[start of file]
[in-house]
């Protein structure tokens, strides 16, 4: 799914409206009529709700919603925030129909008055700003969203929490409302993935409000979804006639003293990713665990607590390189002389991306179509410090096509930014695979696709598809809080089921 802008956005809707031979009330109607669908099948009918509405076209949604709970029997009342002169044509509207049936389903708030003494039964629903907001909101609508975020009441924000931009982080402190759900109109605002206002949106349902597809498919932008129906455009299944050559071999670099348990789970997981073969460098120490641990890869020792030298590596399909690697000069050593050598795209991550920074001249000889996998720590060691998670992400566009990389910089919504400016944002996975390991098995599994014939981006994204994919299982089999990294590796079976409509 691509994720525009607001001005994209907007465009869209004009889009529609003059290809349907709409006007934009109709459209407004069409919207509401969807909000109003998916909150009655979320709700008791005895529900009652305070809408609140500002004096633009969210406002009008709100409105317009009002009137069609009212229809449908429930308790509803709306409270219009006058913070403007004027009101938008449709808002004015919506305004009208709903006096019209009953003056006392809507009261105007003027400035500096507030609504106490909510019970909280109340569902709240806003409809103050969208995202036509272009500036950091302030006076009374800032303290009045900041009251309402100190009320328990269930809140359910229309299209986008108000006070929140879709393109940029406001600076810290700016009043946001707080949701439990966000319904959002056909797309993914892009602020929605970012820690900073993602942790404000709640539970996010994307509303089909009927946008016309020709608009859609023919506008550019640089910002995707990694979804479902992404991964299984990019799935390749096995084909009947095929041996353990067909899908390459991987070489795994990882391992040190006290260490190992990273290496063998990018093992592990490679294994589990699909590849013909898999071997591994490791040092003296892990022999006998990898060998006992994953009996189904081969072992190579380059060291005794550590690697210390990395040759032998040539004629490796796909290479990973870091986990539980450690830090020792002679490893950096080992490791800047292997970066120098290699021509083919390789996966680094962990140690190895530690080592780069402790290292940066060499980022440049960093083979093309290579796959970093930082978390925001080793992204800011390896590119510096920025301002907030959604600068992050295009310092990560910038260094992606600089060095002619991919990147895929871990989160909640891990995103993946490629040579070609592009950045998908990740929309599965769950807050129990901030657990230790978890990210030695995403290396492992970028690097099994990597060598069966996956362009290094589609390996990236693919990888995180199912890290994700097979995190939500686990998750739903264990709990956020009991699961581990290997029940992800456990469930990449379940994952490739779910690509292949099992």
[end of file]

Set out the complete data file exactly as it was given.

[in-house]
């Protein structure tokens, strides 16, 4: 799914409206009529709700919603925030129909008055700003969203929490409302993935409000979804006639003293990713665990607590390189002389991306179509410090096509930014695979696709598809809080089921 802008956005809707031979009330109607669908099948009918509405076209949604709970029997009342002169044509509207049936389903708030003494039964629903907001909101609508975020009441924000931009982080402190759900109109605002206002949106349902597809498919932008129906455009299944050559071999670099348990789970997981073969460098120490641990890869020792030298590596399909690697000069050593050598795209991550920074001249000889996998720590060691998670992400566009990389910089919504400016944002996975390991098995599994014939981006994204994919299982089999990294590796079976409509 691509994720525009607001001005994209907007465009869209004009889009529609003059290809349907709409006007934009109709459209407004069409919207509401969807909000109003998916909150009655979320709700008791005895529900009652305070809408609140500002004096633009969210406002009008709100409105317009009002009137069609009212229809449908429930308790509803709306409270219009006058913070403007004027009101938008449709808002004015919506305004009208709903006096019209009953003056006392809507009261105007003027400035500096507030609504106490909510019970909280109340569902709240806003409809103050969208995202036509272009500036950091302030006076009374800032303290009045900041009251309402100190009320328990269930809140359910229309299209986008108000006070929140879709393109940029406001600076810290700016009043946001707080949701439990966000319904959002056909797309993914892009602020929605970012820690900073993602942790404000709640539970996010994307509303089909009927946008016309020709608009859609023919506008550019640089910002995707990694979804479902992404991964299984990019799935390749096995084909009947095929041996353990067909899908390459991987070489795994990882391992040190006290260490190992990273290496063998990018093992592990490679294994589990699909590849013909898999071997591994490791040092003296892990022999006998990898060998006992994953009996189904081969072992190579380059060291005794550590690697210390990395040759032998040539004629490796796909290479990973870091986990539980450690830090020792002679490893950096080992490791800047292997970066120098290699021509083919390789996966680094962990140690190895530690080592780069402790290292940066060499980022440049960093083979093309290579796959970093930082978390925001080793992204800011390896590119510096920025301002907030959604600068992050295009310092990560910038260094992606600089060095002619991919990147895929871990989160909640891990995103993946490629040579070609592009950045998908990740929309599965769950807050129990901030657990230790978890990210030695995403290396492992970028690097099994990597060598069966996956362009290094589609390996990236693919990888995180199912890290994700097979995190939500686990998750739903264990709990956020009991699961581990290997029940992800456990469930990449379940994952490739779910690509292949099992």